Tag: National Endowment for Democracy

‘Autocracy Now’ – personalized authoritarianism

     

  The leading figures on the world stage today practice a brutal, smash-mouth politics, a personalized authoritarianism, notes Foreign Affairs editor Gideon Rose. Old-school strongmen, they do whatever is needed to… Read more »

How liberal democracies can demonstrate capacity for reinvention & renewal

     

Is contemporary capitalism compatible with liberal democracy? The glib answer, though not wrong, is that it had better be. There are no known examples of fully socialized economies with a… Read more »

China vs. Democracy

     

The U.S.-China trade dispute is now about much more than economics—it’s testing whether a democratically elected government can prevail in the face of the authoritarian government of the world’s most… Read more »

Why equality is essential to a successful democracy

     

Democracy presupposes relationships of political equality in which citizens equally share authority, but in today’s divided public square, democratic institutions are challenged by disagreement about how such institutions should be… Read more »

Weaponization of information ‘mutating at alarming speed’

     

Communication has been weaponized, used to provoke, mislead and influence the public in numerous insidious ways, argues Sophia Ignatidou, an academy fellow at Chatham House, researching AI, digital communication and… Read more »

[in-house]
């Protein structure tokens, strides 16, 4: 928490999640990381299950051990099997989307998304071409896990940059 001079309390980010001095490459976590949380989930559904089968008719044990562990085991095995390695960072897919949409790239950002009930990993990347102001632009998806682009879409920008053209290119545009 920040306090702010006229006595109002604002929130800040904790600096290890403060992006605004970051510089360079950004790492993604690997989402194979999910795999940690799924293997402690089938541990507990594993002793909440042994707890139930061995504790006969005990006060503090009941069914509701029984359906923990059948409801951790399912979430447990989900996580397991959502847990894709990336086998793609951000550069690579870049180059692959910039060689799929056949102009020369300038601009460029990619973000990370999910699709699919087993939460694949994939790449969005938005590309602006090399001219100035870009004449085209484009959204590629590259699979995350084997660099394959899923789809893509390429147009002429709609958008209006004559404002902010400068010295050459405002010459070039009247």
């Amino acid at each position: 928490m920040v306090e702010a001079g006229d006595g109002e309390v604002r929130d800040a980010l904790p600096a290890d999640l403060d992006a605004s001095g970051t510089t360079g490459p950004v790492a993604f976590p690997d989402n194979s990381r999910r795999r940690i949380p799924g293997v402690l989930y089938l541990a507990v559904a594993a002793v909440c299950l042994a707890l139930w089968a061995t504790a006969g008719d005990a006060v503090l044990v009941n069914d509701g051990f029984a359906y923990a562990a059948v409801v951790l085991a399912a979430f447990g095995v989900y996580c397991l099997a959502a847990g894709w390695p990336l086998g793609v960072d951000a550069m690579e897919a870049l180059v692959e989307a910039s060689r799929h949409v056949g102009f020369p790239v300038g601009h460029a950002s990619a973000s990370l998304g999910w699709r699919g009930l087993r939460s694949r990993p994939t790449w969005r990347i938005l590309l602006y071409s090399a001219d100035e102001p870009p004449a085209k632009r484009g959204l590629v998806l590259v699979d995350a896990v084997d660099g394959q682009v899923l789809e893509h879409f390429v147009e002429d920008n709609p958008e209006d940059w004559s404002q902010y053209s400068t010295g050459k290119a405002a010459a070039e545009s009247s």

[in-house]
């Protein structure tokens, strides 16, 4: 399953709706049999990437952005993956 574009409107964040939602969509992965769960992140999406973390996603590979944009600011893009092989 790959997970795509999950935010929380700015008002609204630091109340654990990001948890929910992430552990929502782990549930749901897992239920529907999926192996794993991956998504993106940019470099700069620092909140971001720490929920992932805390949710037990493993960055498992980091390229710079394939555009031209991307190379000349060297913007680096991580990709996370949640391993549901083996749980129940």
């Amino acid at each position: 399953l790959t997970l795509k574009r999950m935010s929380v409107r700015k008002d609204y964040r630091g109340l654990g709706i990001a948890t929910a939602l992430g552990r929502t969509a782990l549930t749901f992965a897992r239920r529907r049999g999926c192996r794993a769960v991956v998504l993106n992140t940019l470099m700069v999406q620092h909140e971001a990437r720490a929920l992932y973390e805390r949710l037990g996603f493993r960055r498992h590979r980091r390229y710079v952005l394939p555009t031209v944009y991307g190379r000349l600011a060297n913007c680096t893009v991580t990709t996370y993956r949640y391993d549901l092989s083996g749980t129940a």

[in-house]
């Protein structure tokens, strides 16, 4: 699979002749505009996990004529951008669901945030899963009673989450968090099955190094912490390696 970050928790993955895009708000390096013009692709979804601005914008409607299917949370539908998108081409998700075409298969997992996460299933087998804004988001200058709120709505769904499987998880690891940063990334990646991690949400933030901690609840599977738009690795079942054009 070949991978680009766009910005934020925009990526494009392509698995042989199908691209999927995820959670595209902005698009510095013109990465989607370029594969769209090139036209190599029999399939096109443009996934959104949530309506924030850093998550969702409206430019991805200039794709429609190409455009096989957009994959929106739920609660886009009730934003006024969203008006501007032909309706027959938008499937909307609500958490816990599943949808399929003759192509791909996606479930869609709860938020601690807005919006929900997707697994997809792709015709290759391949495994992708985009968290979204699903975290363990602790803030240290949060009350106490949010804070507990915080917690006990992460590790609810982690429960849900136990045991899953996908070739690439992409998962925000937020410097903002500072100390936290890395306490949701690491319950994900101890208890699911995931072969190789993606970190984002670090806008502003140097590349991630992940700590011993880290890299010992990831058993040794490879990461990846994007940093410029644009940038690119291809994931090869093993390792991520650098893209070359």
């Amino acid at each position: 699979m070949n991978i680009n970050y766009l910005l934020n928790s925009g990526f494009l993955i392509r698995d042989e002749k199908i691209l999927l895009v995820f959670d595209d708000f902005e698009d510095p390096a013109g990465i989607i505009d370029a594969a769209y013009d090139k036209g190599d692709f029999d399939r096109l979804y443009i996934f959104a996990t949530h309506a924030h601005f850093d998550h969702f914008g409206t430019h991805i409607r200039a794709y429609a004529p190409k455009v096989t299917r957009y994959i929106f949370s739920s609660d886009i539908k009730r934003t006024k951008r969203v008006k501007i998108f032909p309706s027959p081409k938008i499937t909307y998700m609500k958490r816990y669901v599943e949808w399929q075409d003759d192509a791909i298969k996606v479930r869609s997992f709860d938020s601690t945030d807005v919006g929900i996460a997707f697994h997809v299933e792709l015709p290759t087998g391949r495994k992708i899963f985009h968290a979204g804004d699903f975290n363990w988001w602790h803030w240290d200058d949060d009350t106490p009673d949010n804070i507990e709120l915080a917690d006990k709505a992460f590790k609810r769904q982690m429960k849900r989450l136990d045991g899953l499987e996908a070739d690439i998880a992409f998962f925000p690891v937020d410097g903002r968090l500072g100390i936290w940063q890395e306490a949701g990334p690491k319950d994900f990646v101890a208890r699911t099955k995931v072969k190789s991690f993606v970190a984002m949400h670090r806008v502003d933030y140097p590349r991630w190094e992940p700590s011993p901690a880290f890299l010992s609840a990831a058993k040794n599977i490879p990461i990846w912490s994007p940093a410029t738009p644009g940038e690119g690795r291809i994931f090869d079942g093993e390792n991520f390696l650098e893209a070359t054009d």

Another Tiananmen? Alarming echoes of 1989 in Hong Kong protests

     

An estimated 1.7 million people took part in a peaceful pro-democracy protest (NYT/CFR) in the city center yesterday, the second-largest demonstration since the protest movement began more than two months… Read more »

Three key lessons of Hong Kong protests: Xi’s brittle power

     

As the Beijing bureau chief for the Washington Post in 1989, Dan Southerland covered the Tiananmen massacre and stayed on in China for more than a year afterward to report on… Read more »

‘Winning Without Fighting’? A strategy to counter autocrats’ political warfare

     

In the Russian view of information warfare, there is no front line and rear areas, and no non-combatants, Chatham House reports. According to Russia’s Chief of General Staff General Valeriy… Read more »